Since its beginnings, and right down to our own day, the work of heralds has involved the devising, granting and recording of coats of arms. However, it has also included expertise in genealogy and family history, protocol and ceremony. In addition, it is rare that the herald actually renders the artistic depictions of the arms he designs. That task is left to those with expertise in drafting and art who are usually contracted independently by the herald or by the armiger to create beautiful emblazonments.

I have always been one of those who comes down firmly in this debate on the side of the herald, not the artist, as the person who does the “real work” of heraldry. This is not to disparage heraldic artist, whose work is not only painstaking and highly detailed but requires tremendous skill as well as training. But, the simple truth is that one can still paint a coat of arms while at the same time knowing absolutely nothing about the science of heraldry whereas one cannot claim to be competent at designing a coat of arms simply because one can paint or draw well. The heraldic world is best served when both act together in tandem to produce beautiful and correct heraldry.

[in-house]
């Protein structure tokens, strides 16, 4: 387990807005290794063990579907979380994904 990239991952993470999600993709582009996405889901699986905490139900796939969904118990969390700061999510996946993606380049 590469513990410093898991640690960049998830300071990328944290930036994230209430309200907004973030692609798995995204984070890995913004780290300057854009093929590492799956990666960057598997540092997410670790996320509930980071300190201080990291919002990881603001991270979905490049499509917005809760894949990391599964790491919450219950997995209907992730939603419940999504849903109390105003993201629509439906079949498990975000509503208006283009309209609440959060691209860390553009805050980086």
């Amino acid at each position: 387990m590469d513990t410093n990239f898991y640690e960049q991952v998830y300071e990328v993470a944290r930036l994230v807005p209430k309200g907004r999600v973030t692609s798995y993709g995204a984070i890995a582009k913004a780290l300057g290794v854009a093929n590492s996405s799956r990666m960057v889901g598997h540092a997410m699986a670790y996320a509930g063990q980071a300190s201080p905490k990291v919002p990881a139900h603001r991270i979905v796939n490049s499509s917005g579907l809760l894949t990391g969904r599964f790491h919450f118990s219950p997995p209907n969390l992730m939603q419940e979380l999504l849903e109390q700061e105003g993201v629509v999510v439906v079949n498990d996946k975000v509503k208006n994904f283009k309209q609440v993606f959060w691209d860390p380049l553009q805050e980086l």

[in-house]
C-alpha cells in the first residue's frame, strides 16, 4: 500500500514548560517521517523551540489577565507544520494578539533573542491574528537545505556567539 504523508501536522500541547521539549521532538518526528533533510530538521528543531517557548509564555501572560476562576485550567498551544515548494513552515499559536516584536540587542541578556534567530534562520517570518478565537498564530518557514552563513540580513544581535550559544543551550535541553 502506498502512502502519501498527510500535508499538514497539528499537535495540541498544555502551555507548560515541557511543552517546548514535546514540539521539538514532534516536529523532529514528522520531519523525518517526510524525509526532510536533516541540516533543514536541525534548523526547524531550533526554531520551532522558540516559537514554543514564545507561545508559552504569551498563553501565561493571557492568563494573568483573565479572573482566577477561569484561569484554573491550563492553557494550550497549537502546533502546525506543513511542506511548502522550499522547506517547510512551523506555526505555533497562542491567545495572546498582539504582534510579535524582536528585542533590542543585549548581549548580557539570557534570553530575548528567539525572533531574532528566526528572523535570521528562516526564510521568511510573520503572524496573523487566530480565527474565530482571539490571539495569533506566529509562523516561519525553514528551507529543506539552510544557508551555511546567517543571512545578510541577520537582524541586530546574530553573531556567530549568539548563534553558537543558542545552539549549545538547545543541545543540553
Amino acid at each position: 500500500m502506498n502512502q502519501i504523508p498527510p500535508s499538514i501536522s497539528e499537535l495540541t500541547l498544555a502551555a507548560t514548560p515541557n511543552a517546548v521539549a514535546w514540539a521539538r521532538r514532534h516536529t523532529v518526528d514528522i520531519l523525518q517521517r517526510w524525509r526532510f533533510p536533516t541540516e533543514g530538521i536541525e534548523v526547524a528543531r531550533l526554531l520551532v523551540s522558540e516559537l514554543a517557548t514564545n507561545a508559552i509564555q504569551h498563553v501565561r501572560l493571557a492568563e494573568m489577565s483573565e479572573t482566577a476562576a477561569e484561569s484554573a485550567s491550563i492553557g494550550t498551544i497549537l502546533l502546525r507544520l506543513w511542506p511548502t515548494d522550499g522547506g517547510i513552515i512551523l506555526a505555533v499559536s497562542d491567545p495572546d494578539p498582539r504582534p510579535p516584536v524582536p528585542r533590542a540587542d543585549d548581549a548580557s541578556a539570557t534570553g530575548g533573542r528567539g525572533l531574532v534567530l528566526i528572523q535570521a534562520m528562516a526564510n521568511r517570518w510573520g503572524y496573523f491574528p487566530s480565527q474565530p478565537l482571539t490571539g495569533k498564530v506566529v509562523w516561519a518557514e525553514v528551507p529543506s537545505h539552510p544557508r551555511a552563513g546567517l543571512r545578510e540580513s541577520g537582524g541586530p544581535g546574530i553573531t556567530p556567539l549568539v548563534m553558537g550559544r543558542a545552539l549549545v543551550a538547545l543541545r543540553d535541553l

Over the last thirty-three years my focus has been on learning as much as I can about the science of heraldry and only dabbling as an amateur in producing heraldic artwork. I do not now, nor have I ever, claimed otherwise. So, when a person contacts me to ask me to paint their coat of arms I usually balk but when they ask me to consult on a design I’m right in my comfort zone, as well as my “competency zone”.

In the case of the coat of arms of Bishop Rodríguez there were several elements of his life and ministry he wished to represent in his coat of arms. In Denver they came up with an initial design, very much a work in progress and then asked for my in put. The bishop wanted to represent Christ the King, priestly ministry, the local church in Colorado and Our Lady of Guadalupe. This is the first draft: